The City Council will debate whether to pursue legislation that would give the state’s campaign finance watchdog power to enforce local election rules after the Huntley Hotel managed to funnel nearly $100,000 in illegal contributions without local detection. After a two year secret investigation, the Fair Political Practices Commission (FPPC) hit the hotel with $310,000 in fines in August 2017, stunning local officials who learned about the settlement only after it went public.

The FPPC investigation into the hotel’s campaign finance violations in 2012 and 2014 operated completely under the radar of city officials, according to a new report by the City Attorney’s Office. By the time the FPPC announced the penalties against the Huntley, the statute of limitations had run out on the city’s chance to prosecute local violations. The investigation found the Huntley illegally channeled $97,000 in donations through employees and businesses to several current City Council members, including Mayor Ted Winterer, Mayor Pro-tempore Gleam Davis, and Terry O’Day.

“Here, the FPPC may not have alerted local authorities based on a determination that a simultaneous local investigation would undermine its efforts,” said the report. “The FPPC may have determined that local interests would be vindicated by the substantial fines imposed and public attention paid to its ultimate findings and penalties.”

In November, the City Council asked city staff to review the case in order to see whether a special counsel should look into Santa Monica’s enforcement of its own laws. The FPPC is still investigating complaints against former City Council candidate Armen Melkonians and the Yes on Measure LV campaign.

Local election code prohibits any person from contributing more than $340 to a candidate or controlled committee of a candidate. It also requires committees raising funds to support or oppose an initiative or referendum to file financial disclosure documents with the City Clerk.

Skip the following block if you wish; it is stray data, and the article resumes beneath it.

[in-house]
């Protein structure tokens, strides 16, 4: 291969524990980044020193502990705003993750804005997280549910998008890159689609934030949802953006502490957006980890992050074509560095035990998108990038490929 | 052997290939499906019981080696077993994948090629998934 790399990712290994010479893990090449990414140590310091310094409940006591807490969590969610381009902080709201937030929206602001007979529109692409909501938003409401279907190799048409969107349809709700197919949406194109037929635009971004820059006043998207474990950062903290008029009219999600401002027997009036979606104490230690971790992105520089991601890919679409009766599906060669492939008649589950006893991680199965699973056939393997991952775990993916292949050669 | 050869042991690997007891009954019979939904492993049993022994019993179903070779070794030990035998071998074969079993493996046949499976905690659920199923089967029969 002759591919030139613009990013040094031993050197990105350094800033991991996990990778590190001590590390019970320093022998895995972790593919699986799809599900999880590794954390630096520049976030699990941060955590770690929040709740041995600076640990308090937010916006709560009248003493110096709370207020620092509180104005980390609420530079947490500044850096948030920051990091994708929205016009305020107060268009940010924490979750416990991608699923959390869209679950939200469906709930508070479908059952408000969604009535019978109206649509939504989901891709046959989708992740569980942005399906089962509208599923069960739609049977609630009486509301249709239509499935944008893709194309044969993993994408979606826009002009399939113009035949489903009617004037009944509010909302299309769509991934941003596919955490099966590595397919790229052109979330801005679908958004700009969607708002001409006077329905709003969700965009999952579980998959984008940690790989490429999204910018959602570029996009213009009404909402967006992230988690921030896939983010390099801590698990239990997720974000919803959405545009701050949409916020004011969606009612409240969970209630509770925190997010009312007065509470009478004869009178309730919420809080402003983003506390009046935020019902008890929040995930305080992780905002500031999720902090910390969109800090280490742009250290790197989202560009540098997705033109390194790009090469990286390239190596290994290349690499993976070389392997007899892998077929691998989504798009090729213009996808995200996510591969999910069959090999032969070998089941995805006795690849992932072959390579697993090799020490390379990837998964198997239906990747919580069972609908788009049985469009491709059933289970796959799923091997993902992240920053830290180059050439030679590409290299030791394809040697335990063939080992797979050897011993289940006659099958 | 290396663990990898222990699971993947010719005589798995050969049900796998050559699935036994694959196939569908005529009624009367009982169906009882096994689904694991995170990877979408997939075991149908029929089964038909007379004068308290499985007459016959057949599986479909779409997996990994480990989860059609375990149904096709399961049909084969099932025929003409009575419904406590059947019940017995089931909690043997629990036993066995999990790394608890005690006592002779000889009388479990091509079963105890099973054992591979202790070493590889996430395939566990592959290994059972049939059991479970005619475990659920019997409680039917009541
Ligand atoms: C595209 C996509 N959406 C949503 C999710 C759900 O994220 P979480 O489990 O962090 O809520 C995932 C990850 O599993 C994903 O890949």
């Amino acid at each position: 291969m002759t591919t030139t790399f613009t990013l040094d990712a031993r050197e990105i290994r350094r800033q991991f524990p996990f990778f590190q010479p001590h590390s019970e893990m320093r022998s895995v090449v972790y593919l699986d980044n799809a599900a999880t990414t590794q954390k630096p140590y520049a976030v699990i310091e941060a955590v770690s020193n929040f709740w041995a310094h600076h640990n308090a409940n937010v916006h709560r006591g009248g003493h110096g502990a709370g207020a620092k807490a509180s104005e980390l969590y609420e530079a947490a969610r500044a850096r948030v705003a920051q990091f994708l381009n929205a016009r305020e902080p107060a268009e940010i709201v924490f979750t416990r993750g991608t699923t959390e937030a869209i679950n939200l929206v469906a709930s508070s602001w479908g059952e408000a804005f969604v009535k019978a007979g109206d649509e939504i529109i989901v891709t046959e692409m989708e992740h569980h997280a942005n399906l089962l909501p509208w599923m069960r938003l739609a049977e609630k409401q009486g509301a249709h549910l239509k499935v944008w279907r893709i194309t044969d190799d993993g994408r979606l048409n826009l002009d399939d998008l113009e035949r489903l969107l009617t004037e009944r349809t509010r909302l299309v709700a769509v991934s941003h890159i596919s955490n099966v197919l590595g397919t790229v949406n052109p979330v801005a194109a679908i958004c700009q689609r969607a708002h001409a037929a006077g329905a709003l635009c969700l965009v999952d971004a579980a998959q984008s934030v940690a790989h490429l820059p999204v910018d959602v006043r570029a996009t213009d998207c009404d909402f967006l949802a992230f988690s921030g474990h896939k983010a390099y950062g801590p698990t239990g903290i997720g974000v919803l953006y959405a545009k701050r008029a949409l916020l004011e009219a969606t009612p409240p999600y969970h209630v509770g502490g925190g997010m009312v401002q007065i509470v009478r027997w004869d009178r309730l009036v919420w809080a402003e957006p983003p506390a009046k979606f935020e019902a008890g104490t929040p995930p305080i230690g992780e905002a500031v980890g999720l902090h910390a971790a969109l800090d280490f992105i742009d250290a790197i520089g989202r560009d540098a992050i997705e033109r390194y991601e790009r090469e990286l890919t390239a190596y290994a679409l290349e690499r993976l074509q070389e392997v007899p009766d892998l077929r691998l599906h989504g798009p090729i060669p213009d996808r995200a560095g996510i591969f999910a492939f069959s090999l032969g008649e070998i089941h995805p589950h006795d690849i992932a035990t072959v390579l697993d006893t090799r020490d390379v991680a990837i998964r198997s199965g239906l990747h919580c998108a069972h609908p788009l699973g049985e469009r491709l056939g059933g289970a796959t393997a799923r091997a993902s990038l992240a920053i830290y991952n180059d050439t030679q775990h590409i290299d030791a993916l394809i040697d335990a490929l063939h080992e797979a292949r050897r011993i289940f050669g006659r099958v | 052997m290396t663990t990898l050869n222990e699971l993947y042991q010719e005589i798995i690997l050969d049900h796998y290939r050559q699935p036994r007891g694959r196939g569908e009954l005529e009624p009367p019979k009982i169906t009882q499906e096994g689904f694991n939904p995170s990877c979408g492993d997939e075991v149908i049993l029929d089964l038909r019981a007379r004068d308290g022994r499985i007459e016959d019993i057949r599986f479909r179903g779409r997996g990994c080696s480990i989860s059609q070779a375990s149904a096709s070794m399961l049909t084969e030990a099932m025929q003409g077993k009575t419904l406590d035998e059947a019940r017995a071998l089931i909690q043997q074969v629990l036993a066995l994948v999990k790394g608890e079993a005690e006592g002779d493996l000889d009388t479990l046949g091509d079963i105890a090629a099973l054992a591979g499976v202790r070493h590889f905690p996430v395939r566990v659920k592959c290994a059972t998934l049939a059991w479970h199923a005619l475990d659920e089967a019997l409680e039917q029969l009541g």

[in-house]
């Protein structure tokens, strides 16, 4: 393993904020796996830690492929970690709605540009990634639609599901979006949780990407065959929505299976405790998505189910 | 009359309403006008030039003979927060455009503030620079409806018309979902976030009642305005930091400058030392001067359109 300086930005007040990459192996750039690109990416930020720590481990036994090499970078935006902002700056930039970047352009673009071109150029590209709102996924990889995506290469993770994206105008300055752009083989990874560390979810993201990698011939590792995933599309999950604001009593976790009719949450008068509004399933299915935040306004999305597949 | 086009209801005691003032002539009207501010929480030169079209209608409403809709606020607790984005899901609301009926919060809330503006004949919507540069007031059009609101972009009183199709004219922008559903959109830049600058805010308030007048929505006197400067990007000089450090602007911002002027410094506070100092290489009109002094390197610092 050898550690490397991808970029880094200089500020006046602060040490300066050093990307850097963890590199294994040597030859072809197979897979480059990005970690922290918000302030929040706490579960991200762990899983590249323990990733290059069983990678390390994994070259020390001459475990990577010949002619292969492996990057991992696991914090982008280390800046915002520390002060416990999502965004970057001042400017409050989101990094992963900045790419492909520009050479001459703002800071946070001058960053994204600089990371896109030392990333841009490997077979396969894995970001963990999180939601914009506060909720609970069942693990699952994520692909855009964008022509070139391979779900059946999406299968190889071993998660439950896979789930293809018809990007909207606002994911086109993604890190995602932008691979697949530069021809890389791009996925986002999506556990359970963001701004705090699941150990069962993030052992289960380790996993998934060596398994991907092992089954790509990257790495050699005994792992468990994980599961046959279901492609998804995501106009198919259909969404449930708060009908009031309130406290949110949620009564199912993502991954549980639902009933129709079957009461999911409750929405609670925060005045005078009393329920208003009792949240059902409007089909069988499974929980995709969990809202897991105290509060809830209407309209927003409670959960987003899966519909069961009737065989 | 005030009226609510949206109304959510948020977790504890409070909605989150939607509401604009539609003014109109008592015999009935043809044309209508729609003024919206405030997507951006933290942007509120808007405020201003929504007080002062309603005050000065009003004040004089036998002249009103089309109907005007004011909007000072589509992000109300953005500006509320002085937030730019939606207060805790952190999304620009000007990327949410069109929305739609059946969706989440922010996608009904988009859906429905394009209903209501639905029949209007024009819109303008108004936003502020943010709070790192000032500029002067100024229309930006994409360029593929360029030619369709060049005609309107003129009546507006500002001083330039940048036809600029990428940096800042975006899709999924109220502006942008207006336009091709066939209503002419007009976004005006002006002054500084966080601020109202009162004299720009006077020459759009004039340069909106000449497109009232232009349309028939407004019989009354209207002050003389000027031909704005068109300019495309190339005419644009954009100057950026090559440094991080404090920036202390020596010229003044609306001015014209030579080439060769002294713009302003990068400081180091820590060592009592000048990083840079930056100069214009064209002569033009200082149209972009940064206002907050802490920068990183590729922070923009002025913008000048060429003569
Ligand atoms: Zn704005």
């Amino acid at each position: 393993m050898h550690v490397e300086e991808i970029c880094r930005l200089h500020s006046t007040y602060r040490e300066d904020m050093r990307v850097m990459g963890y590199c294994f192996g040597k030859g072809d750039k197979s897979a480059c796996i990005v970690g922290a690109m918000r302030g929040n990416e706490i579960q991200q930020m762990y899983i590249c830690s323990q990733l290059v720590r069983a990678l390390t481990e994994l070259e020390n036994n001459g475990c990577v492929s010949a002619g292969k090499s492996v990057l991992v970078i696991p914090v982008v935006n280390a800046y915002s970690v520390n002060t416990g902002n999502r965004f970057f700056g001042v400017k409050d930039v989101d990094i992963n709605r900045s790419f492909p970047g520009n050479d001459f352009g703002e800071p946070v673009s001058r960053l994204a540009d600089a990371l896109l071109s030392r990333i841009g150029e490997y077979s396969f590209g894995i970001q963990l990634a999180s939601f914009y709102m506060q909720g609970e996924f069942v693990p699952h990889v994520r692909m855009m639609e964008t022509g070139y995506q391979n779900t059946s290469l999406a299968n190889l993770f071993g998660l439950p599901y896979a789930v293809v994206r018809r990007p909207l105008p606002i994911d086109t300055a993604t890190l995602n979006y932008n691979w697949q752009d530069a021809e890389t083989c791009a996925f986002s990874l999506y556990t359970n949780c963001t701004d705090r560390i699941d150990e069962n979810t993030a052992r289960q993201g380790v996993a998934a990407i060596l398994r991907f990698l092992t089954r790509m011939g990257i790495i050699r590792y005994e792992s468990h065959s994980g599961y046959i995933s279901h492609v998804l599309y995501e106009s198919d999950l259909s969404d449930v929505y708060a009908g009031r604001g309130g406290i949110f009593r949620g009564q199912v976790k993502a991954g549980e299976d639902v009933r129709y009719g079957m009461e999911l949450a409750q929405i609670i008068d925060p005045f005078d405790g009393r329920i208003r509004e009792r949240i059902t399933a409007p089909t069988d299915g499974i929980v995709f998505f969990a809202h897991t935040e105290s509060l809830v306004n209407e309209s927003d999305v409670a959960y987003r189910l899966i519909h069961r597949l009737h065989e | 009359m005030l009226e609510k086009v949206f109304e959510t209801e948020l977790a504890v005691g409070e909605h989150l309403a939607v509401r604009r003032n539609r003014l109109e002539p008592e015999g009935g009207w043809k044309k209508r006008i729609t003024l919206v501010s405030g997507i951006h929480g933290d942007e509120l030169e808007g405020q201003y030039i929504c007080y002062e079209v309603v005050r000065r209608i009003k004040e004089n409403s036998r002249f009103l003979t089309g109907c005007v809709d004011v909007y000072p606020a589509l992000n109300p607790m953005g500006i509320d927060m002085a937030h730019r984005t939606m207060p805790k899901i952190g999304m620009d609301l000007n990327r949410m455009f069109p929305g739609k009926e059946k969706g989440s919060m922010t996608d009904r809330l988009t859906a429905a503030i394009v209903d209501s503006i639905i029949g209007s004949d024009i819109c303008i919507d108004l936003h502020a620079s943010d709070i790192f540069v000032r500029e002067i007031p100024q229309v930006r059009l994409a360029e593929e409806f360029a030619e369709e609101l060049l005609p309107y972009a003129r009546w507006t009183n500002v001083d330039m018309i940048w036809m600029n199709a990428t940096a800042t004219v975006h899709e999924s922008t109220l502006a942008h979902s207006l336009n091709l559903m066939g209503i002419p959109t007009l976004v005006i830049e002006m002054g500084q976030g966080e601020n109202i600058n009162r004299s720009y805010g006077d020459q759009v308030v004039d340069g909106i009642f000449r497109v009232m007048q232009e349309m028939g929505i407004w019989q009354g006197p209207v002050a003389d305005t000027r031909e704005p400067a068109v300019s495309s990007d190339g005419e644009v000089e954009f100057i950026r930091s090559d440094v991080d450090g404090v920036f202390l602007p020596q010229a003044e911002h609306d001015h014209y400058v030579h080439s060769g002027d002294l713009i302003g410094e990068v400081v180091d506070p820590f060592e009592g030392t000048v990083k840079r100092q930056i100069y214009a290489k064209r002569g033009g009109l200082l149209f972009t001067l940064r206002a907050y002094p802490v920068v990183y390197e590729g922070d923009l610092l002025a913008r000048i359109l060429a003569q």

Other local jurisdictions have run into issues enforcing their own campaign finance laws because of the inherent conflict of interest between a city attorney’s office and elected officials. In Santa Monica, the Clerk is responsible for reporting local violations to the Criminal Division of the City Attorney’s Office who then determines whether they or the Los Angeles County District Attorney should investigate, depending on the potential for conflict-of-interest concerns.

Three local jurisdictions including San Bernardino County, Stockton, and Sacramento have authorized the FPPC to act as the civil prosecutor to enforce their local ordinances. The jurisdictions reimburse the cost of those investigations. Sacramento decided to outsource enforcement as part of a plan to save money and increase oversight last year since the FPPC already specializes in campaign investigations.

The Council could also decide to support legislation that would allow any local entity to contract with the FPPC.

“Such legislation has been previously introduced in the Assembly and Senate but has not passed,” the report said. “No such bill is currently pending.”

As a final option, the Council could formally send a request to the FPPC asking them to communicate and coordinate with local agencies in sufficient time to allow for local prosecution.

Earlier this month, the FPPC reported a record year of enforcement with 340 cases with proven violations generating over $1.1 million in fines. The agency’s annual report touted the Huntley case, which uncovered a scheme where employees and friends made contributions to various slow growth candidates with the promise of being reimbursed. California state law prohibits making contributions in the name of another person.

The Huntley investigation resulted from a data review rather than a complaint or tip. The enforcement division used a spreadsheet do identify patterns in the flow of funds, such as multiple contributions from the same employer or address or from a group of unemployed individuals.

kate@smdp.com

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